12. Thekkur P, Kumar AM, Chinnakali P, Selvaraju S, Bairy R, Singh AR, et al. Outcomes and implementation challenges of using daily treatment regimens with an innovative adherence support tool among HIV-infected tuberculosis patients in Karnataka, India: a mixed-methods study. Glob Health Action 2019;12(1):1568826 [FREE Full text] [CrossRef] [Medline]
  13. Prabhu A, Agarwal U, Tripathy JP, Singla N, Sagili K, Thekkur P, et al. "99DOTS"techno-supervision for tuberculosis treatment - A boon or a bane? Exploring challenges in its implementation at a tertiary centre in Delhi, India. Indian J Tuberc 2020 Jan;67(1):46-53. [CrossRef] [Medline]
  14. Park S, Sentissi I, Gil S, Park W, Oh B, Son A, et al. Medication event monitoring system for infectious tuberculosis treatment in Morocco: a retrospective cohort study. Int J Environ Res Public Health 2019 Jan 31;16(3):1-9 [FREE Full text] [CrossRef] [Medline]
  15. van den Boogaard J, Lyimo R, Boeree M, Kibiki G, Aarnoutse R. Electronic monitoring of treatment adherence and validation of alternative adherence measures in tuberculosis patients: a pilot study. Bull World Health Org 2011 Sep 1;89(9):632-640. [CrossRef]
  16. Shi L, Liu J, Fonseca V, Walker P, Kalsekar A, Pawaskar M. Correlation between adherence rates measured by MEMS and self-reported questionnaires: a meta-analysis. Health Qual Life Outcomes 2010 Oct 13;8:99 [FREE Full text] [CrossRef] [Medline]
  17. Garfein RS, Doshi RP. Synchronous and asynchronous video observed therapy (VOT) for tuberculosis treatment adherence monitoring and support. J Clin Tuberc Other Mycobact Dis 2019 Dec;17:100098 [FREE Full text] [CrossRef] [Medline]
  18. Browne SH, Umlauf A, Tucker AJ, Low J, Moser K, Gonzalez Garcia J, et al. Wirelessly observed therapy compared to directly observed therapy to confirm and support tuberculosis treatment adherence: A randomized controlled trial. PLoS Med 2019 Oct;16(10):e1002891 [FREE Full text] [CrossRef] [Medline]
  19. Bossuroy T, Delavallade C, Pons V. Biometric tracking, healthcare provision, and data quality: experimental evidence from tuberculosis control. Cambridge, MA: National Bureau of Economic Research; 2019.   URL: [accessed 2021-05-01]
  20. Myers B, Bouton TC, Ragan EJ, White LF, McIlleron H, Theron D, et al. Impact of alcohol consumption on tuberculosis treatment outcomes: a prospective longitudinal cohort study protocol. BMC Infect Dis 2018 Sep 29;18(1):488 [FREE Full text] [CrossRef] [Medline]
  21. Olivier L, Urban M, Chersich M, Temmerman M, Viljoen D. Burden of fetal alcohol syndrome in a rural West Coast area of South Africa. S Afr Med J 2013 Mar 18;103(6):402-405. [CrossRef] [Medline]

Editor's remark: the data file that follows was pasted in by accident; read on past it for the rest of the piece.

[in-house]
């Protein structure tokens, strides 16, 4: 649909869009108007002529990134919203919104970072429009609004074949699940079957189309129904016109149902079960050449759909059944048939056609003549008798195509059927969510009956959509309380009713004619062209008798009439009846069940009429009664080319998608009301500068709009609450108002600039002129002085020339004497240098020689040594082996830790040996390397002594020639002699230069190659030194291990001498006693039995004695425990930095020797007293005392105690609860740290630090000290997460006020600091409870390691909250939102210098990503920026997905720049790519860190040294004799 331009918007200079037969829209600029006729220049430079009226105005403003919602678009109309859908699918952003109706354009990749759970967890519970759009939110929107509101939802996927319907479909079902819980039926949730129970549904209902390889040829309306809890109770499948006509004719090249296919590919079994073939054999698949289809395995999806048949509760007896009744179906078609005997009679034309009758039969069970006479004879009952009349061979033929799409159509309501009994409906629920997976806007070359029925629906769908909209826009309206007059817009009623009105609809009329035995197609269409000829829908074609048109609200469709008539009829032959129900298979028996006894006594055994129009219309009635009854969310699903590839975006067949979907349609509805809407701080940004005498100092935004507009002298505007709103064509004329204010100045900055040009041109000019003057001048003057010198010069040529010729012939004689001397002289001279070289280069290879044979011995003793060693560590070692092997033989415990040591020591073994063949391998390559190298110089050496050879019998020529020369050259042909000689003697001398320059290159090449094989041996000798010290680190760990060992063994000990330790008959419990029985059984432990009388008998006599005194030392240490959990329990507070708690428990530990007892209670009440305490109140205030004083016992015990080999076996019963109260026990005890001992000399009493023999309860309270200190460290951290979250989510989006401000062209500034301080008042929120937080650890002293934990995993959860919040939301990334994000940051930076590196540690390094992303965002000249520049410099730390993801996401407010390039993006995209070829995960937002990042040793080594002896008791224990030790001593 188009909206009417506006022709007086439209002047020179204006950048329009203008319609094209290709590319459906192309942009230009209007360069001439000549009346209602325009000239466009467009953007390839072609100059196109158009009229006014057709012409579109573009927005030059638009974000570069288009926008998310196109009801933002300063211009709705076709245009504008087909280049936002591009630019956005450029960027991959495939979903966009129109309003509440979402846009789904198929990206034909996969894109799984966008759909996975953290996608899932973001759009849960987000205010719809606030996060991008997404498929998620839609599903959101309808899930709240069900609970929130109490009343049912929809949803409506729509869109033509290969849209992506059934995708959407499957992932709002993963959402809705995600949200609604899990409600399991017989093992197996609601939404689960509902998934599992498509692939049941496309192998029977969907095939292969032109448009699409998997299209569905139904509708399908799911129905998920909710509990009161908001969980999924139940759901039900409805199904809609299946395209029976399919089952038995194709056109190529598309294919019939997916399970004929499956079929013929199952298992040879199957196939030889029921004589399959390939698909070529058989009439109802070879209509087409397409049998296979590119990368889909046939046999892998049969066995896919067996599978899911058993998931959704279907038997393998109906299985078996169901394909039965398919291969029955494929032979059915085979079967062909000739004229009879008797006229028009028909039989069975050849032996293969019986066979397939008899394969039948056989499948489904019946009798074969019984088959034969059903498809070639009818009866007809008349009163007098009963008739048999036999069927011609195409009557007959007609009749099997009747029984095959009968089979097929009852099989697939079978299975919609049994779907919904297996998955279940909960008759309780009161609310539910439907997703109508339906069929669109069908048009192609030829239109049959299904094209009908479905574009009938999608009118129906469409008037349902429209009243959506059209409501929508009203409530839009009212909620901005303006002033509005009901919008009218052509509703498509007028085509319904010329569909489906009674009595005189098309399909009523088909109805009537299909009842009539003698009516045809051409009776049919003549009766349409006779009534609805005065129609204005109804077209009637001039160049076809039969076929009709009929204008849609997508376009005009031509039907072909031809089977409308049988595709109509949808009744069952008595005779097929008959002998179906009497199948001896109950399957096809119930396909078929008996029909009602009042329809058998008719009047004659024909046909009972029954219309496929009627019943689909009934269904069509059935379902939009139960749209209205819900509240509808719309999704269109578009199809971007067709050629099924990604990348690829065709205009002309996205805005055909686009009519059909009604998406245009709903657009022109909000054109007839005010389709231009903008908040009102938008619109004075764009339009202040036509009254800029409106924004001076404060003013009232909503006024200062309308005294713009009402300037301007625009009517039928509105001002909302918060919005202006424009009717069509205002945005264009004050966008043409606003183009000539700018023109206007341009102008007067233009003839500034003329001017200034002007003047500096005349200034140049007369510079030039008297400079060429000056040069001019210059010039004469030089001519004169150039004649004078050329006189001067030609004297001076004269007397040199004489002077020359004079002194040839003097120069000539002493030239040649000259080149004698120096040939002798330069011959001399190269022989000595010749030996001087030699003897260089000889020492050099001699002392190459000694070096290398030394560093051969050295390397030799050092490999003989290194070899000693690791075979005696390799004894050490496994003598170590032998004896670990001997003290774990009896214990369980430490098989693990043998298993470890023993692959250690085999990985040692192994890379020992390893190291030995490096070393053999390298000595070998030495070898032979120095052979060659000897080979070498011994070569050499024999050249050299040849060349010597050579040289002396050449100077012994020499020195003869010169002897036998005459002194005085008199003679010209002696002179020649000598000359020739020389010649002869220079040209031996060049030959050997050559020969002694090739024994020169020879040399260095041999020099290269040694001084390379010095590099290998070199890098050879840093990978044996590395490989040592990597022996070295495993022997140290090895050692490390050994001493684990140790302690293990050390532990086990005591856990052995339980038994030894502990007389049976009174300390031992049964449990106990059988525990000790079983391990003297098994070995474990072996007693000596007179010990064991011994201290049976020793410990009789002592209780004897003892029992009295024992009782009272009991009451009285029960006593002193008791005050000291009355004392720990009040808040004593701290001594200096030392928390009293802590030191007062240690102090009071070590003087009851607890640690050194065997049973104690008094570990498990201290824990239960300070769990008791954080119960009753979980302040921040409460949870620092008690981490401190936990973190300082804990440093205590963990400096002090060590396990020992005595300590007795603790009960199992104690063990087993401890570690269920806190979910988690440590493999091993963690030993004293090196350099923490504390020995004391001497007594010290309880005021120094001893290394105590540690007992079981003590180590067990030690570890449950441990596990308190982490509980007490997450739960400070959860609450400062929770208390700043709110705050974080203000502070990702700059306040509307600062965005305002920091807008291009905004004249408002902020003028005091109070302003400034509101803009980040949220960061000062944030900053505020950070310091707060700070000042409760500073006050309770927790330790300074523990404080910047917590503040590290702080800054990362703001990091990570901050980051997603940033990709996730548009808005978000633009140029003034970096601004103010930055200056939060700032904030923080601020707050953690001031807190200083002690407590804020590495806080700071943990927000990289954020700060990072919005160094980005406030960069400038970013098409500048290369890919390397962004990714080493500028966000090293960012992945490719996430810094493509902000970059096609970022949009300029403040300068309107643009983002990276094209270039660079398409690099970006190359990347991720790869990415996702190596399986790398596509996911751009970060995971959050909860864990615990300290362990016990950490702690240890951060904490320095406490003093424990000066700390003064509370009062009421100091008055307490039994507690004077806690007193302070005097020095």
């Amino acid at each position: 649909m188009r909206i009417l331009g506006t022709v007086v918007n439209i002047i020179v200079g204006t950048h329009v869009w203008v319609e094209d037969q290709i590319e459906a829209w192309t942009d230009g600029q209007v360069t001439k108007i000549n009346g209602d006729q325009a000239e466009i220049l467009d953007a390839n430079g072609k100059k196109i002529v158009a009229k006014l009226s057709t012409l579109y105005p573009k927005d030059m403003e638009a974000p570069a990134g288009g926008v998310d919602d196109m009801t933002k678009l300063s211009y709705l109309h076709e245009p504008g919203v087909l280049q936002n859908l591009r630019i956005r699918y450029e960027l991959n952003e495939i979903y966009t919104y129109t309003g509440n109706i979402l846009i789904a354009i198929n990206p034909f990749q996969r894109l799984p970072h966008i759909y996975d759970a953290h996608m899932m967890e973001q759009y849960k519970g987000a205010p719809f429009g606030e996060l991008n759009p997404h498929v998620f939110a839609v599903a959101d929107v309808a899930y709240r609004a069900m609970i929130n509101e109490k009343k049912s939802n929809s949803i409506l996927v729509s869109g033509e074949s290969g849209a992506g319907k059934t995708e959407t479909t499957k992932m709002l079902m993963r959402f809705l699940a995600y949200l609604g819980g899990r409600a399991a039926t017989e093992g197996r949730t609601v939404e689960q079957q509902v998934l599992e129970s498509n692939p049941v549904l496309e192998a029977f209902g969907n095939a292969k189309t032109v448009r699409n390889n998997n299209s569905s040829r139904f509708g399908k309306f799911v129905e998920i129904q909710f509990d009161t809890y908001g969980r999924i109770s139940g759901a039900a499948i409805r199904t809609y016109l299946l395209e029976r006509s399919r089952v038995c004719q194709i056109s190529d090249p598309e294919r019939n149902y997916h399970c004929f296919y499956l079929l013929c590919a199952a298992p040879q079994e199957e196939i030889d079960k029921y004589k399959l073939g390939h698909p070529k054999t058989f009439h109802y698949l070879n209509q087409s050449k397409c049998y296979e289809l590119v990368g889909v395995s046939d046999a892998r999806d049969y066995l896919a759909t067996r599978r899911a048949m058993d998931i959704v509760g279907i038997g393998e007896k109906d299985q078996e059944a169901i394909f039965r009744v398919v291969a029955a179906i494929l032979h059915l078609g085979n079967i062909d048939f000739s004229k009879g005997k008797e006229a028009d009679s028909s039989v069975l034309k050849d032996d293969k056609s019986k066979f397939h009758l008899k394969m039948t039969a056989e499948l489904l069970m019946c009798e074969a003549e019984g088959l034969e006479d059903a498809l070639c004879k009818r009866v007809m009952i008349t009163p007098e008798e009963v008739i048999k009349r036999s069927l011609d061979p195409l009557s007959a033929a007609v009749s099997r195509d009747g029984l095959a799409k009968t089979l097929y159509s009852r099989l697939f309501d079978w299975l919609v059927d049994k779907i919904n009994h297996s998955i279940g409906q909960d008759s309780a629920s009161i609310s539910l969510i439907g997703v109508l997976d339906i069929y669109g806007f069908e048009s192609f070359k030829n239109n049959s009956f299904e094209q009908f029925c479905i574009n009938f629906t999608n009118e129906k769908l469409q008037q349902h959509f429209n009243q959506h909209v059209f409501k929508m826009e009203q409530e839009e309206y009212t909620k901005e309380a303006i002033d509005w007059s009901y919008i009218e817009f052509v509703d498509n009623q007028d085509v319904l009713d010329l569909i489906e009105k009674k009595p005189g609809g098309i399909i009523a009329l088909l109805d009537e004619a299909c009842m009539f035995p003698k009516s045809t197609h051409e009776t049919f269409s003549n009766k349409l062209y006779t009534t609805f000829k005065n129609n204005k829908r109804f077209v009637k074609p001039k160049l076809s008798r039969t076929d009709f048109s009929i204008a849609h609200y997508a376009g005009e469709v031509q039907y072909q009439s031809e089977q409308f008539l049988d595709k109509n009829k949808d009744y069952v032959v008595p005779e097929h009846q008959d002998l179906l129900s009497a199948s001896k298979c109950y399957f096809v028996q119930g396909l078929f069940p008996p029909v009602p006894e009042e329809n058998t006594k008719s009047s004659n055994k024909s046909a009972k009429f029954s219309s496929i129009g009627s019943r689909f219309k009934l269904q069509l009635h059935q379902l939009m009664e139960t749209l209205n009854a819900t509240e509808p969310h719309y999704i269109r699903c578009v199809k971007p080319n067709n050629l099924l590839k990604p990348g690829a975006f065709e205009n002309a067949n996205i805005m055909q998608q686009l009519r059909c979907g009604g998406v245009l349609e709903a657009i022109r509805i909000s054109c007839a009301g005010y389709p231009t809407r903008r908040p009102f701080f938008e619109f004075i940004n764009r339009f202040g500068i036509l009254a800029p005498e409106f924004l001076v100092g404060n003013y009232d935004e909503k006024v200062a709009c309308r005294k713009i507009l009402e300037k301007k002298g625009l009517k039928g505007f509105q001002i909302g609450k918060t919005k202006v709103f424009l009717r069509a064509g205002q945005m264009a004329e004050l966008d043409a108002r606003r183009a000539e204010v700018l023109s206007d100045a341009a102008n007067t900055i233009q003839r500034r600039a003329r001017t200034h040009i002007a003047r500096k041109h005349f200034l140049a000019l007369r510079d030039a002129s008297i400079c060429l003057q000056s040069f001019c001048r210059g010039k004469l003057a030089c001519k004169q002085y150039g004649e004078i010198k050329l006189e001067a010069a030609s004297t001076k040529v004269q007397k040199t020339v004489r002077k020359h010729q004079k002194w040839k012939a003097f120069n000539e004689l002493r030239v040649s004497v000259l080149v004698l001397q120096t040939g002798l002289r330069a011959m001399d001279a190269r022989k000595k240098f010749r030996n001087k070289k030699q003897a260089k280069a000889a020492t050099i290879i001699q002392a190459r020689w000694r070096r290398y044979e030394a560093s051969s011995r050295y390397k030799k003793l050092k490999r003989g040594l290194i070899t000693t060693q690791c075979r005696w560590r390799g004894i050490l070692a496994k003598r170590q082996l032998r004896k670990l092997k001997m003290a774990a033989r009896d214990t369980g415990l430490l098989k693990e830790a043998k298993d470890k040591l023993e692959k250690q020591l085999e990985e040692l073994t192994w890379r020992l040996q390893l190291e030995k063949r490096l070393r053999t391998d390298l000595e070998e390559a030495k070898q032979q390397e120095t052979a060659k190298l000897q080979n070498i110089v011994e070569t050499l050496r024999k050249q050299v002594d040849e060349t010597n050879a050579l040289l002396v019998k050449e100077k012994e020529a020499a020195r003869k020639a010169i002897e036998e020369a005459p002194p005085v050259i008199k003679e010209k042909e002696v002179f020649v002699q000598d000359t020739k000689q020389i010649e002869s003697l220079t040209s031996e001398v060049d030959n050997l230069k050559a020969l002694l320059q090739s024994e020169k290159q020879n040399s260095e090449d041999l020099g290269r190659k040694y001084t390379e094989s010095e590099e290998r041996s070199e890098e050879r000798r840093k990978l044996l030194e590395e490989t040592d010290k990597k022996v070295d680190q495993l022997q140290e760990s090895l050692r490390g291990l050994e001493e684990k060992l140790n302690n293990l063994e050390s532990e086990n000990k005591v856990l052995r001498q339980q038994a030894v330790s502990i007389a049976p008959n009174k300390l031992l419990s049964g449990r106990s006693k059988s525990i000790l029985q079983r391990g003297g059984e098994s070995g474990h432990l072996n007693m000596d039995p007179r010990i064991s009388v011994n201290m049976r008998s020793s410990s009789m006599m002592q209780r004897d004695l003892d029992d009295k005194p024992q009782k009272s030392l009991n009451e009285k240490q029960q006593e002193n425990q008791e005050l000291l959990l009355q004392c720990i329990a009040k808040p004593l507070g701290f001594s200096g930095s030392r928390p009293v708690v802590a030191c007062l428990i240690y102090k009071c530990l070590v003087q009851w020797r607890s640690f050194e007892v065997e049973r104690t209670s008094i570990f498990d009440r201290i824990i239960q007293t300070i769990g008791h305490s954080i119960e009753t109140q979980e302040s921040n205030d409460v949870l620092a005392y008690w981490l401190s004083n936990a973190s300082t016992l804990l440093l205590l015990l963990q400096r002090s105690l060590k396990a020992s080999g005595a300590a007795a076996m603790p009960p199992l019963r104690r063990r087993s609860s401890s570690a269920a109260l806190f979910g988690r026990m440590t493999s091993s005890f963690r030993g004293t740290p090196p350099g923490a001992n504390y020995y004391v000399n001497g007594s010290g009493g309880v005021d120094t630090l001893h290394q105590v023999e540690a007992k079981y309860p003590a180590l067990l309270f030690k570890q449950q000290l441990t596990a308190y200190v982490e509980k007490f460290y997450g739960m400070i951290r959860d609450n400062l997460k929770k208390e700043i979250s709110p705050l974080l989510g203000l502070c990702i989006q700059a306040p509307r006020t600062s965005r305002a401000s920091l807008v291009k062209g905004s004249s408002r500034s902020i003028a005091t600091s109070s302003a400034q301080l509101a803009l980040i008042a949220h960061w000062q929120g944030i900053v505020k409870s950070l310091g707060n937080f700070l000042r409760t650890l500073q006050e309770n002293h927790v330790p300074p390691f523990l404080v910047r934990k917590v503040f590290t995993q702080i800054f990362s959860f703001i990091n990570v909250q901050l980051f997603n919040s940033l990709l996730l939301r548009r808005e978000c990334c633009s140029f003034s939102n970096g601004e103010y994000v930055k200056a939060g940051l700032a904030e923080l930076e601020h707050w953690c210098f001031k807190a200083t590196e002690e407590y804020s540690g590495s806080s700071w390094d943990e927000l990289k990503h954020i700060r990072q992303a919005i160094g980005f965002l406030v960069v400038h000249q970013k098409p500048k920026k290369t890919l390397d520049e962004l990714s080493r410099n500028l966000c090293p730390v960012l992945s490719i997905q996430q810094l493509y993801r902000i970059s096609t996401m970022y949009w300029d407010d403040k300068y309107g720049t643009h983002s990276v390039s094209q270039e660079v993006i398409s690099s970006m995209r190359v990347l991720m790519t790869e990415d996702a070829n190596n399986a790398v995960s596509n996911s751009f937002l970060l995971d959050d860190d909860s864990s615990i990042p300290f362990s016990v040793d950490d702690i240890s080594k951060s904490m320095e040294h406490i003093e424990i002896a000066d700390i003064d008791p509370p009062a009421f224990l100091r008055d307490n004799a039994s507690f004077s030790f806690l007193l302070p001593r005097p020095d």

22. McLoughlin J, Little F, Mazok C, Parry C, London L. Prevalence of and associations with papsak wine consumption among farm workers in the Western Cape Province, South Africa. J Stud Alcohol Drugs 2013 Nov;74(6):879-888. [CrossRef] [Medline]
  23. Gossage JP, Snell CL, Parry CDH, Marais A, Barnard R, de Vries M, et al. Alcohol use, working conditions, job benefits, and the legacy of the "Dop" system among farm workers in the Western Cape Province, South Africa: hope despite high levels of risky drinking. Int J Environ Res Public Health 2014 Jul 21;11(7):7406-7424 [FREE Full text] [CrossRef] [Medline]
  24. Awofeso N. Anti-tuberculosis medication side-effects constitute major factor for poor adherence to tuberculosis treatment. Bull World Health Organ 2008 Mar;86(3):B-D [FREE Full text] [CrossRef] [Medline]
  25. Kidenya BR, Mshana SE, Gerwing-Adima L, Kidola J, Kasang C. Drug adherence and efficacy of smear microscopy in the diagnosis of pulmonary tuberculosis after 2 months of medication in North-western Tanzania. Int J Infect Dis 2017 Oct;63:43-47 [FREE Full text] [CrossRef] [Medline]
  26. Adane AA, Alene KA, Koye DN, Zeleke BM. Non-adherence to anti-tuberculosis treatment and determinant factors among patients with tuberculosis in northwest Ethiopia. PLoS One 2013 Nov 11;8(11):e78791 [FREE Full text] [CrossRef] [Medline]
  27. Kiros YK, Teklu T, Desalegn F, Tesfay M, Klinkenberg E, Mulugeta A. Adherence to anti-tuberculosis treatment in Tigray, Northern Ethiopia. Public Health Action 2014 Dec 21;4(Suppl 3):S31-S36 [FREE Full text] [CrossRef] [Medline]
  28. Peltzer K, Pengpid S. Predictors of non-adherence to anti-tuberculosis medication in tuberculosis patients in Thailand. Journal of Human Ecology 2017 Oct 24;52(1-2):26-31. [CrossRef]
  29. CommCare Internet. Dimagi, Inc.   URL: [accessed 2021-05-27]
  30. mHealth to improve TB care. Interactive Research and Development, mHealth Alliance, Stop TB Partnership. 2012.   URL: http:/​/www.​​assets/​documents/​resources/​publications/​acsm/​mHealth%20to%20Improve%20TB%20Care.​pdf [accessed 2021-05-27]

DOT: directly observed therapy
DOTS: directly observed therapy, short-course
mHealth: mobile health
QR: quick response
TB: tuberculosis
TRUST: Tuberculosis Treatment Outcomes and Alcohol Use Study
WHO: World Health Organization

Edited by G Eysenbach; submitted 16.10.20; peer-reviewed by R Garfein, A Kibballi Madhukeshwar; comments to author 11.12.20; revised version received 10.02.21; accepted 24.02.21; published 16.06.21


©Elizabeth J Ragan, Christopher J Gill, Matthew Banos, Tara C Bouton, Jennifer Rooney, Charles R Horsburgh, Robin M Warren, Bronwyn Myers, Karen R Jacobson. Originally published in JMIR Research Protocols (, 16.06.2021.

This is an open-access article distributed under the terms of the Creative Commons Attribution License (, which permits unrestricted use, distribution, and reproduction in any medium, provided the original work, first published in JMIR Research Protocols, is properly cited. The complete bibliographic information, a link to the original publication on, as well as this copyright and license information must be included.